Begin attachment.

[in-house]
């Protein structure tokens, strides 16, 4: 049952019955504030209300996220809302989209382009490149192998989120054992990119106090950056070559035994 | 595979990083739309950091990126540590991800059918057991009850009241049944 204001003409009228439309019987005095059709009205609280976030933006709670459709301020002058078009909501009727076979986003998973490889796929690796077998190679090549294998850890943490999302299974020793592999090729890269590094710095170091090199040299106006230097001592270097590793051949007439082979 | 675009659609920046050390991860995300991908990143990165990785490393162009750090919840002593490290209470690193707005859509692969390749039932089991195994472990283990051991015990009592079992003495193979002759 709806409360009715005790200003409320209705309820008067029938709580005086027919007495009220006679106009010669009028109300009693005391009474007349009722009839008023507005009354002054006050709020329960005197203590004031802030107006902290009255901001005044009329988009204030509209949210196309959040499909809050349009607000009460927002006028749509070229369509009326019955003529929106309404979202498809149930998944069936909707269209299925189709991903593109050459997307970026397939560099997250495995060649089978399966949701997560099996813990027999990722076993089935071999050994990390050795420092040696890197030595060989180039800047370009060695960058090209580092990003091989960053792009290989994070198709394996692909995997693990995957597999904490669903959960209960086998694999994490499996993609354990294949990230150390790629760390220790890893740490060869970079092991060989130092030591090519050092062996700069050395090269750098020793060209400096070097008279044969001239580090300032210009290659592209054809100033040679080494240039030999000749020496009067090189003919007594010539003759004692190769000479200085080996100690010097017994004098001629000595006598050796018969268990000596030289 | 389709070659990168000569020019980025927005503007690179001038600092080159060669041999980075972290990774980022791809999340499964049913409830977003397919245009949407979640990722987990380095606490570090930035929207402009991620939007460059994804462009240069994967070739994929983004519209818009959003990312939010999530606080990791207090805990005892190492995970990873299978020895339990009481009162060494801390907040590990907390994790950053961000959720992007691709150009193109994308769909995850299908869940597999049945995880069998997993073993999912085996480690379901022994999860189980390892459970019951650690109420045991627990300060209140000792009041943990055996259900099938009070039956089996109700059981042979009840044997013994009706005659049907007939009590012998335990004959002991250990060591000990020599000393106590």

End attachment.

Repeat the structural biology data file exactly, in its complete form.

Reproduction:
[in-house]
């Protein structure tokens, strides 16, 4: 049952019955504030209300996220809302989209382009490149192998989120054992990119106090950056070559035994 | 595979990083739309950091990126540590991800059918057991009850009241049944 204001003409009228439309019987005095059709009205609280976030933006709670459709301020002058078009909501009727076979986003998973490889796929690796077998190679090549294998850890943490999302299974020793592999090729890269590094710095170091090199040299106006230097001592270097590793051949007439082979 | 675009659609920046050390991860995300991908990143990165990785490393162009750090919840002593490290209470690193707005859509692969390749039932089991195994472990283990051991015990009592079992003495193979002759 709806409360009715005790200003409320209705309820008067029938709580005086027919007495009220006679106009010669009028109300009693005391009474007349009722009839008023507005009354002054006050709020329960005197203590004031802030107006902290009255901001005044009329988009204030509209949210196309959040499909809050349009607000009460927002006028749509070229369509009326019955003529929106309404979202498809149930998944069936909707269209299925189709991903593109050459997307970026397939560099997250495995060649089978399966949701997560099996813990027999990722076993089935071999050994990390050795420092040696890197030595060989180039800047370009060695960058090209580092990003091989960053792009290989994070198709394996692909995997693990995957597999904490669903959960209960086998694999994490499996993609354990294949990230150390790629760390220790890893740490060869970079092991060989130092030591090519050092062996700069050395090269750098020793060209400096070097008279044969001239580090300032210009290659592209054809100033040679080494240039030999000749020496009067090189003919007594010539003759004692190769000479200085080996100690010097017994004098001629000595006598050796018969268990000596030289 | 389709070659990168000569020019980025927005503007690179001038600092080159060669041999980075972290990774980022791809999340499964049913409830977003397919245009949407979640990722987990380095606490570090930035929207402009991620939007460059994804462009240069994967070739994929983004519209818009959003990312939010999530606080990791207090805990005892190492995970990873299978020895339990009481009162060494801390907040590990907390994790950053961000959720992007691709150009193109994308769909995850299908869940597999049945995880069998997993073993999912085996480690379901022994999860189980390892459970019951650690109420045991627990300060209140000792009041943990055996259900099938009070039956089996109700059981042979009840044997013994009706005659049907007939009590012998335990004959002991250990060591000990020599000393106590």